In the active floodplain area of River Ganga in Eastern India, channel migration and flooding is very common. It is called the Diara region. In the southwest portion of West Bengal's Malda district, after passing the Rajmahal hills River Ganga begins its lower course. India-Bangladesh international border has constrained this region on the south-eastern side.
The three rivers Ganga, Kalindri and Mahananda have enclosed this fertile floodplain from the west, north and east side respectively. The region also has two rivers that are almost stagnant - Pagla and Bhagirathi. Flood and wetlands are very much common in this region as a result.
This area is home to nearly 42 major wetlands, along with numerous water patches. Diara occupies about 880 sq. km of area and in the Bengal District Gazetteer, it has been described as a physiographic region where physical stability is maintained by the interplay of rivers (Lambourn, 1918).
As the left bank of River Ganga is considered as the western boundary of this region, the shifting of River Ganga has made the boundary very dynamic. In between 1926 and 2016, River Ganga has produced about 855.55 sq. km. of migration corridor that has led to the loss of 210 sq. km. area from this region (Mukherjee and Pal, 2017).
In a recent study ‘Hydrological and landscape dynamics of floodplain wetlands of the Diara region, Eastern India’ by Kaustuv Mukherjee and Swades Pal, the floodplain wetland dynamics of the Diara region, an active floodplain region of River Ganga has been assessed in three key dimensions - spatial, hydrological, and landscape ecological.
Wetland dynamics research primarily concentrates on individual wetland’s loss or gain of the area where landscape specific approach is majorly ignored. This study highlights how landscape-specific approaches instead of individual wetland-specific strategies if adopted, might help better interpret the wetland scenario.
This is more so in the case of floodplain wetlands which depend largely on the actions of the parent rivers such as increased flow, channel migration path, flooding events, channel cut-offs and other events that are episodic in nature.
Centroid method, hydro-period analysis, water presence, threshold dependent NDWI-NDVI are the key methods used for spatial and hydrological dynamics. A new method of Mean NDWI-NDVI Depth (MNND) has been introduced to measure the hydrological change in the wetlands.
Few major landscape ecological metrics have been calculated using FRAGSTATS and lastly, the forest fragmentation rules are adopted to divide the wetland landscape into the patch, edge, perforated and core areas.
The result shows that wetland dynamics are very much unpredictable and strongly influenced by the behaviour of the River Ganga. The wetland area has significantly gone up to 12095.37 ha in 2011 from 6795.9 ha in 1991 due to the massive flood of 2010 and again it has gone down to 5725.35 ha in 2019.
In 2019 the wetland centroid location has moved 2.14 km away from the 1991′s centroid location in the opposite direction where River Ganga exists.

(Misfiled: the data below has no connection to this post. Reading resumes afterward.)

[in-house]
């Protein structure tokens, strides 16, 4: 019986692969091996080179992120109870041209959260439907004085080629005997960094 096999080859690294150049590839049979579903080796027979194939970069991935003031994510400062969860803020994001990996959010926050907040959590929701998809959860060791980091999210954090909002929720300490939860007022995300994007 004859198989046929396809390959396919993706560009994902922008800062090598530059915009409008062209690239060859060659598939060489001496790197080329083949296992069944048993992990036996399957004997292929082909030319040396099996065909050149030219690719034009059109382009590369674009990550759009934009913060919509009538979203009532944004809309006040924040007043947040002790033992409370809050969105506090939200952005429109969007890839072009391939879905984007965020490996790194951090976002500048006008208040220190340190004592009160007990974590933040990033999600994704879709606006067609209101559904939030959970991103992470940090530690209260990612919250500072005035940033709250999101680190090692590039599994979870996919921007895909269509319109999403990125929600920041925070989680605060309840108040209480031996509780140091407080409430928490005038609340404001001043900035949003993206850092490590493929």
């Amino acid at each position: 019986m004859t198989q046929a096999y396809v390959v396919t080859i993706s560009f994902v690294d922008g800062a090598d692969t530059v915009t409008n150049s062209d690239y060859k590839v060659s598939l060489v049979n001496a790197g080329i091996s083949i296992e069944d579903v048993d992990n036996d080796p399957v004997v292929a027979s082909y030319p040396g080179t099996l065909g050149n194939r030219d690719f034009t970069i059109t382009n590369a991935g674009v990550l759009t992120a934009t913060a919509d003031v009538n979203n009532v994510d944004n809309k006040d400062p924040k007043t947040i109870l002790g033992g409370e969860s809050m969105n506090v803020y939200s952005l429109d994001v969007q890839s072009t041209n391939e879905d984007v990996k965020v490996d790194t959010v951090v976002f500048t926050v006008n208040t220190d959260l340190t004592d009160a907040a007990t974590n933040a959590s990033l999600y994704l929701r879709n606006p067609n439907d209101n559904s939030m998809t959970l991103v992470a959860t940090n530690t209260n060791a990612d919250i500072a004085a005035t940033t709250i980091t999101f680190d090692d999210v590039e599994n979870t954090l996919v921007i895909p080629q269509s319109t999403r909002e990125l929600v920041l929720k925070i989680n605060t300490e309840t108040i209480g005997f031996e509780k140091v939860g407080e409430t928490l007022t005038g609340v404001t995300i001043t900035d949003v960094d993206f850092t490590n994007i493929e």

Most of the wetlands here are heavily fragmented into smaller patches that account for only 10 percent of core wetlands. Thus the vast portion of the floodplain wetlands can be degraded at any time due to hydrological instability, severe fragmentation and over-dependence on episodic events like floods.
This research has portrayed all the probable avenues of wetland dynamics study which can demonstrate the overall change that took place in the wetland landscape. This work is also a very simple representation of wetland spatio-temporal changing scenarios that can be applied by any other researchers in other areas.
Seven sample years have been taken to perform the quantitative assessment of spatial, hydrological, landscape ecological and fragmentation dynamics of this lower Gangetic floodplain region.
River Ganga and its magnitude of discharge have a tremendous impact on the Diara region and its wetlands. A severe flood can drastically enhance the hydrological stability of the wetlands and at the same time, prolonged non-flood can deteriorate the condition. So, the dynamic behaviour of the wetlands is majorly dependent on the local extreme hydrological phenomena.
Heavy monsoon and inundation is turning out to be healthy for the wetlands. On the other hand, the water areas being too fragmented are extremely susceptible to loss. The lower share of core and perforated areas also lead to poor stability of these wetlands. Hence, the ecological benefits that any floodplain wetlands can provide are getting reduced due to such degradation.
This flood-prone Diara region needs more stable wetlands to prevent the damage caused by the flood but instead either they are getting fragmented or converted into the non-wetland areas. It leads to further degradation and as a result, only 10 percent of the wetland area is now highly stable.
Therefore, proper attention is needed to prevent the loss and degradation of the wetlands. Besides, the focus should be given to maintaining the optimum hydrological condition of the existing wetlands. It is recommended that the planners and decision-makers should take proper initiatives in conserving the wetland landscape of this region as a whole instead of single-site approach.
The full paper can be accessed here